David Daivs MP comments on increasing the tax burden in the upcoming budget


As published in the Daily Telegraph:

Rishi Sunak paves way for tax rises with warning of ‘enormous’ Covid impact on economy

Chancellor says support for businesses would ‘align’ with roadmap out of lockdown.

A tax squeeze could hit within months as Rishi Sunak warned that he will “level” with the public about the challenge the economy faces.

The Chancellor is considering Budget plans that could see personal taxes effectively raised as early as April in a bid to recoup some of the £300 billion cost of dealing with the Covid pandemic.

The move would freeze the point at which people start paying the basic rate of income tax – £12,500 – and the £50,000 threshold at which they begin paying the higher 40p rate for at least three years.

It would raise £6 billion and push 1.6 million people into a higher tax bracket before the election.

Mr Sunak is also expected to use his Budget on Wednesday to signal a rise in corporation tax from 19 per cent to at least 22 per cent, although the increase could be delayed until the autumn or spring and its introduction staggered in order to ease the impact on business.

Warning that Covid has had an “enormous hold on our economy”, the Chancellor said: “I want to level with people about that, about the problem that causes and the challenges it presents us with and be honest about our plan to address those.

“We do have a challenge in our public finances and if we don’t do anything borrowing will continue to be at very high levels even after we’ve recovered from Covid, debt will continue to rise indefinitely and that’s not a good situation.”

However, he indicated that the Budget would see the furlough scheme, bounceback loans, targeted VAT cuts and the stamp duty reductions remain in place until June at an estimated cost of £15 billion.

“We went big, we went early and there’s more to come next week,” Mr Sunak said.

He suggested the support package would be extended to align it with Boris Johnson’s roadmap, which is not scheduled to take the country fully out of Covid restrictions until June 21 at the earliest.

“When it comes to support in general, I said at the beginning of this crisis that I would do whatever it took to protect people, families and businesses through this crisis and I remain completely committed to that,” he said. “The Prime Minister, in the roadmap, set out a path for us to recover and reopen, and I want to support people and businesses along that path.”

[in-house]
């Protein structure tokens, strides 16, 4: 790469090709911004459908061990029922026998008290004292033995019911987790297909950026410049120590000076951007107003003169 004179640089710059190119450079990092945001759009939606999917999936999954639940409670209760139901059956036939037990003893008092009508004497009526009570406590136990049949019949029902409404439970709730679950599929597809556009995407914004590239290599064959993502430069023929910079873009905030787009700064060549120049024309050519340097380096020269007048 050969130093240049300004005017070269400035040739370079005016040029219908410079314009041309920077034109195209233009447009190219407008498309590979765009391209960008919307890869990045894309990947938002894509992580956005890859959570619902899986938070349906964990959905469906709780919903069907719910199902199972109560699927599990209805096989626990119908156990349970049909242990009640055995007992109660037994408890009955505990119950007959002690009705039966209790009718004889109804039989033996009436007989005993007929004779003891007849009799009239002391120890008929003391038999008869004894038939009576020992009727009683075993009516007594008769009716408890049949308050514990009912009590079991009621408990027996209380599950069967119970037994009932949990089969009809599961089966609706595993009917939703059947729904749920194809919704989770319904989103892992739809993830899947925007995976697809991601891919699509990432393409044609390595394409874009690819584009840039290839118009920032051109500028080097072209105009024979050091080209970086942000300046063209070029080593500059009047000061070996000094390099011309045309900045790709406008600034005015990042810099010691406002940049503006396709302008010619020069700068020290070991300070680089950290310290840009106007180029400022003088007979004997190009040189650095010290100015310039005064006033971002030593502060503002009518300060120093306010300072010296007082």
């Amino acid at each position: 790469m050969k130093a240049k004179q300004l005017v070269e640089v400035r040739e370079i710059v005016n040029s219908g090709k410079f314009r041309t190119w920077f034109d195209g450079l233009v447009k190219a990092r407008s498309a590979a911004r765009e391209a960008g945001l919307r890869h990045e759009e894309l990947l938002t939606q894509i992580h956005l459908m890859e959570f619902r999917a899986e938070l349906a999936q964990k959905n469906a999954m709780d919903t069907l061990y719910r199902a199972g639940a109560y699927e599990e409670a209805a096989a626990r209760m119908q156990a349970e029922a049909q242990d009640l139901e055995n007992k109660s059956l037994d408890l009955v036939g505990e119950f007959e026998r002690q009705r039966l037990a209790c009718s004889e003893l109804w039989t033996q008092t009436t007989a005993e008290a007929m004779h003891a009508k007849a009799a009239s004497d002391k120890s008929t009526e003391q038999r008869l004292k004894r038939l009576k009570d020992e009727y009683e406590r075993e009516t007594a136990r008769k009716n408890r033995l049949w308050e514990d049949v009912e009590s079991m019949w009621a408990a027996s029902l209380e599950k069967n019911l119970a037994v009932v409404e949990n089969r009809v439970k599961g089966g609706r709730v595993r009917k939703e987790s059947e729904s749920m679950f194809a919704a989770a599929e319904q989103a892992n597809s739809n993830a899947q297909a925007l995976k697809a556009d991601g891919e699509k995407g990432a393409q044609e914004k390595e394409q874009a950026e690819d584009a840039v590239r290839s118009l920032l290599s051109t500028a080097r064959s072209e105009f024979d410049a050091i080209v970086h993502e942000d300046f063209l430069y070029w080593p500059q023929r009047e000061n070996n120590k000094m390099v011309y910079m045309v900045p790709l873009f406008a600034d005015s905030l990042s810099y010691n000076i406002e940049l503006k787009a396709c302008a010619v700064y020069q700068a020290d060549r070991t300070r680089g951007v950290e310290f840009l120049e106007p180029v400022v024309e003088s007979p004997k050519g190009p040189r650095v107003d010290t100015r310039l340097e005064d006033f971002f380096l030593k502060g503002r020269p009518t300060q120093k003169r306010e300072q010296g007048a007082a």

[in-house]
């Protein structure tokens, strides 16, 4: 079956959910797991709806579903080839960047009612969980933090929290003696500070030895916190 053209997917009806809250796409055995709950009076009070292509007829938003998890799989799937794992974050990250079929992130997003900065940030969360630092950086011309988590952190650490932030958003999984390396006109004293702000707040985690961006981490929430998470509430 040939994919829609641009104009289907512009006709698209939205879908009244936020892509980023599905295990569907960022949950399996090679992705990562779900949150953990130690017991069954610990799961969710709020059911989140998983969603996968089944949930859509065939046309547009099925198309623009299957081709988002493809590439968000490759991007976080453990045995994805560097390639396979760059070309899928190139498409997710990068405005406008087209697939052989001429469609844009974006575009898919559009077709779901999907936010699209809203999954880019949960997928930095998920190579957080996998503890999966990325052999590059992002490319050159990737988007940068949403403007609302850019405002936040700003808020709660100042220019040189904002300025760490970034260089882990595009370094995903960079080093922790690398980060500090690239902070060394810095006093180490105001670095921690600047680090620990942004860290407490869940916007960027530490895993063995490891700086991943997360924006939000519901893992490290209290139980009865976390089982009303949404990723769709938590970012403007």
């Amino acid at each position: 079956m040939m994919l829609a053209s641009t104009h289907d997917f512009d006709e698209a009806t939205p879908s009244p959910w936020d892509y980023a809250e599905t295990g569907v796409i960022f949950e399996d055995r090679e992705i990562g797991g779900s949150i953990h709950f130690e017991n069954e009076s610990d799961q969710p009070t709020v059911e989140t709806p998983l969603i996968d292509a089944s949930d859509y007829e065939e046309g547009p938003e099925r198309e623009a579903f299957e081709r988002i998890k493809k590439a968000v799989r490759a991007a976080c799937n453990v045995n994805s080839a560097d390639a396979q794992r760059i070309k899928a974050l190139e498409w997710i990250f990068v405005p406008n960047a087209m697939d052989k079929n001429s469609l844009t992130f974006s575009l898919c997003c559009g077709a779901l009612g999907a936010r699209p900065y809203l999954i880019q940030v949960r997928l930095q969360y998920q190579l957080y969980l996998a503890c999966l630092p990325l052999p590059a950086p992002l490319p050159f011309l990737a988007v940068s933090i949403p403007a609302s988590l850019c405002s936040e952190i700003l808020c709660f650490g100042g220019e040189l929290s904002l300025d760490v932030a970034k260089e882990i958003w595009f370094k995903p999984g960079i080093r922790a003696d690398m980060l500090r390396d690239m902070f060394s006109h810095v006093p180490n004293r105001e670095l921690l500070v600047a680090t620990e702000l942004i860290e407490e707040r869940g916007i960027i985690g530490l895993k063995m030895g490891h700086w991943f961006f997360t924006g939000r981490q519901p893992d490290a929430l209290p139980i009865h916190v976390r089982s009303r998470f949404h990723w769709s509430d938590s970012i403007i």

Hospitality industry sources were optimistic from talks with the Treasury that business rate relief and VAT cuts for pubs, restaurants and clubs could be extended beyond the June 21 deadline and into the New Year.

But this could be stymied by Treasury concerns that other retail sectors including supermarkets, which have profited in the pandemic, could not legally be excluded from any support package.

Some 45 Conservative MPs from Northern “Red Wall” seats have urged Mr Sunak to make “a bold move to reduce business rates” on retail as soon as possible. He also faces a kickback from some Tories over a rise in taxes which they fear could jeopardise the recovery.

The former Brexit Secretary David Davis said: “If the tax burden goes up, I would find it very hard to believe that would help the recovery… If they increase the tax burden, it would be very difficult for me to vote for it.”

Robert Halfon, the Tory chair of the education committee, said: “We have got to be the party that cuts the cost of living. That is what one of the fundamental objectives of levelling up must be. I don’t have a problem with them taxing multimillionaire corporations. Tax millionaires, but not millions of ordinary folk.”

Meanwhile, Anneliese Dodds, the shadow chancellor, has warned that a Government scheme to help first-time buyers onto the housing ladder will only inflate the UK’s property bubble further.

She said the plans to encourage banks to issue 95 per cent mortgages will help a “tiny proportion of Generation Rent” while fuelling the housing crisis by making properties more expensive.

Plans to be announced in the Budget will see the Treasury underwrite 95 per cent mortgages for homes worth up to £600,000 in an attempt to help renters onto the housing ladder.